PETER OTIENO Running a library for slum children
Growing up, Peter Cyril Otieno loved reading but the small room he shared with his parents and siblings was not conducive for studies. He vowed to change the situation for book lovers in his locality. Years later, Peter made good his vow. He currently runs a community library where slum children can read uninterrupted. HENRY KAHARA brings you his story.
Peter Cyril Otieno firmly believes in the mantra: “Just because you are breathing doesn’t mean you’re alive.” For Peter, the true meaning of living is making a difference in someone else’s life.
The 24-year-old, who is the founder and executive director of Smallest Library in Africa, says that everyone has a role to play in making the world a better place.
Peter’s love for education started early in life but lack of a favourable environment to study would trouble him. This made him vow that no other child will experience the same within his locality. Investing in a community library thus became his purpose and driving force in life.
“I was born in a family of six children. We lived in Baba Dogo Estate, Nairobi, and the small room we called home could barely fit all of us. Needless to say, there was no space to do my studies,” recalls Peter.
After form four, Peter pursued a Diploma in community development, as he desired to work for his community. He had experienced the struggles that people in informal settlements go through and it is here he wished to use his trade.
Top on his mind was that vow he had made as a child and he was adamant to see it through despite the challenges he faced.
“I started the library and trust me; it wasn’t a walk in the park. I didn’t have funds to buy books let alone rent premises. My parents were against the idea as they expected me to look for a paying job. My mum was very skeptical about the move and she couldn’t figure out how I would embark on such an initiative while I stood a good chance to get a good job,” says Peter who was 21 years at the time.
But the lack of funds would not hold back a determined Peter and he looked for ingenious ways to start the project. There was an open field that was used as a sports ground and it is here that the library was first set up, however, it could only operate at night. To illuminate the space, Peter bought a huge rechargeable torch.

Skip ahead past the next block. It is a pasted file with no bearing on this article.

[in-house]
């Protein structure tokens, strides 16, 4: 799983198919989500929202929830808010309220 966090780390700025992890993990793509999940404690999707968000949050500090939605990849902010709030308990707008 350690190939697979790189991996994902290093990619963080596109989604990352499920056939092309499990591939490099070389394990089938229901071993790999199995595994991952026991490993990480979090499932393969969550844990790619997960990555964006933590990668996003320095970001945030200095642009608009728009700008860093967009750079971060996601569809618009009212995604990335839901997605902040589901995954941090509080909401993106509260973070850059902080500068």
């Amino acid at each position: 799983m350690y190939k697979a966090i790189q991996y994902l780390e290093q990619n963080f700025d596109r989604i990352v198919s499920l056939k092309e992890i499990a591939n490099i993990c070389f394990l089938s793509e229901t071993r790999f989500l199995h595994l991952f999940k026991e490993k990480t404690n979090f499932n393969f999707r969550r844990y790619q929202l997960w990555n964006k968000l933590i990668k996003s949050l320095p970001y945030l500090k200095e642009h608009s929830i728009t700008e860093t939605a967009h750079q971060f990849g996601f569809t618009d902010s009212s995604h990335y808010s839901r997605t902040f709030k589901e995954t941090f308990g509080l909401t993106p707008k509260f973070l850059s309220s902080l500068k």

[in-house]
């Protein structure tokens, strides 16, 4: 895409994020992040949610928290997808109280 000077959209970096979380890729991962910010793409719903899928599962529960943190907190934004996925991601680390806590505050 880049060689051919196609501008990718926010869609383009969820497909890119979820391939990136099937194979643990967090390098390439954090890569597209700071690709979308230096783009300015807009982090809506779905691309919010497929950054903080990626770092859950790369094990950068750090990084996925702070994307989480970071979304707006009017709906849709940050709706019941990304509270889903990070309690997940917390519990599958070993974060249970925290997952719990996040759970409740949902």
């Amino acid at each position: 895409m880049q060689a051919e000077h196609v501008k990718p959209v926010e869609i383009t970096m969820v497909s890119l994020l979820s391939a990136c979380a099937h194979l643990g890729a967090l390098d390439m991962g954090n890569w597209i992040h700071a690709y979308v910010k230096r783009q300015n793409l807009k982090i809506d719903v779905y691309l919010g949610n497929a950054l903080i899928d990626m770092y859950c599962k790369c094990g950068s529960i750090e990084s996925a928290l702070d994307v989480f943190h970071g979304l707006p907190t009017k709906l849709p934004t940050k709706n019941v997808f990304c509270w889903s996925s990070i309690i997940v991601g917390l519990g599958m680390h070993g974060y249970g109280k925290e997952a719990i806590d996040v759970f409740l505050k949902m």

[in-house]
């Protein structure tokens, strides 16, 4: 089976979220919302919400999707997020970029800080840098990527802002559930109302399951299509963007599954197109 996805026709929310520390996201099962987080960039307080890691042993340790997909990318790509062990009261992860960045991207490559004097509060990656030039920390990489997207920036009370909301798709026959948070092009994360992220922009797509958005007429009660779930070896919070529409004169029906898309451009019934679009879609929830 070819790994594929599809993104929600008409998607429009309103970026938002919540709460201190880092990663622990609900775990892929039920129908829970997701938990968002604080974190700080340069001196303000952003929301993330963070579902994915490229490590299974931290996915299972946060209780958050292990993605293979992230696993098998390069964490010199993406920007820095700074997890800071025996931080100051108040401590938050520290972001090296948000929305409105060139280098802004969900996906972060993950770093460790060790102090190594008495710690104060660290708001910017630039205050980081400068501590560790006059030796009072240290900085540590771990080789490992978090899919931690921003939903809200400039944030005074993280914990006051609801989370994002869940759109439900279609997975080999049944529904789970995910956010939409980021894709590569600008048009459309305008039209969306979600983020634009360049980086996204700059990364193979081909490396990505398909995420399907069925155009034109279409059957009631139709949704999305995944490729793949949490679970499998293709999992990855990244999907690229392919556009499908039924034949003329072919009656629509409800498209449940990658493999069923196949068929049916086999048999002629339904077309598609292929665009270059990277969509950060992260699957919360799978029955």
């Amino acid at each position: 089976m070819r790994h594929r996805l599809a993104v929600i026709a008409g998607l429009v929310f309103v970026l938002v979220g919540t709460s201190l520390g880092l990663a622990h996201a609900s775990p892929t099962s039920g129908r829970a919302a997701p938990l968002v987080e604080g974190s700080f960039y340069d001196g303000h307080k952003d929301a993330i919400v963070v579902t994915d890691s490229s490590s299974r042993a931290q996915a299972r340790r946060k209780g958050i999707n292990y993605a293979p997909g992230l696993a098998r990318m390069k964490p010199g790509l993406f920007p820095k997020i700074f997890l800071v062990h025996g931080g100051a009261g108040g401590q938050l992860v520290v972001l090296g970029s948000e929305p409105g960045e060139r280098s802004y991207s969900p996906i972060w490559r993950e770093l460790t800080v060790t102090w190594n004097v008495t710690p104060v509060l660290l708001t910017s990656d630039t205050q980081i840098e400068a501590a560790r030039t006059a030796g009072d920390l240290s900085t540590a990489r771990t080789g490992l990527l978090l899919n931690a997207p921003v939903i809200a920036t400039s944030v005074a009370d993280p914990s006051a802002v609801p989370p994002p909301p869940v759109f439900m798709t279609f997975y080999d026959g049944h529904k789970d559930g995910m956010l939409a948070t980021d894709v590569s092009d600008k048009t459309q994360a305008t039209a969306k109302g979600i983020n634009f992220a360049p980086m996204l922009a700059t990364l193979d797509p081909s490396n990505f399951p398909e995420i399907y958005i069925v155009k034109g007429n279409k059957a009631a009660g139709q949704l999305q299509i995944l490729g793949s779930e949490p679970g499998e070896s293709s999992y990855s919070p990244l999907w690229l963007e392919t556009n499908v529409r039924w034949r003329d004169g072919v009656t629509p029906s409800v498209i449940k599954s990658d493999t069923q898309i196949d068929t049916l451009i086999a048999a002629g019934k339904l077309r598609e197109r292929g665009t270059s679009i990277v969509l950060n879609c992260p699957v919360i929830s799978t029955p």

“Most people didn’t take the library project seriously when I was starting out. They regarded the idea as absurd. At the same time, there were other challenges, for instance, we only had a handful of books and we couldn’t operate during the rainy season. For me, everyday is a learning day and so a day passing without reading is a loss,” he says.
The challenges didn’t dampen Peter’s spirit and he tried reaching out to individuals he thought would come to his help. When no help was forthcoming, Peter resolved to soldier on alone.
So Peter made do with whatever was at his disposal and his inspiration grew as the number of pupils attending the library ballooned. He collected textbooks from well wishers.
It wasn’t long before a Good Samaritan, touched by the plight of the children hungry for education and Peter’s strong willpower, came to their rescue. The Good Samaritan offered to pay for rent.
The library opens at 2pm during weekdays and 10am on Saturday and closes at 8pm. Primary school pupils trickle in immediately after their classes while upper primary and high school students start trickling in at around 4:30pm as most of them leave school between 4pm and 5pm.
Students are able to access a variety of textbooks hence exposing them to more than one concept. Learners are also privileged to interact with storybooks, novels and other inspirational books, which help them to develop their language and communication skills.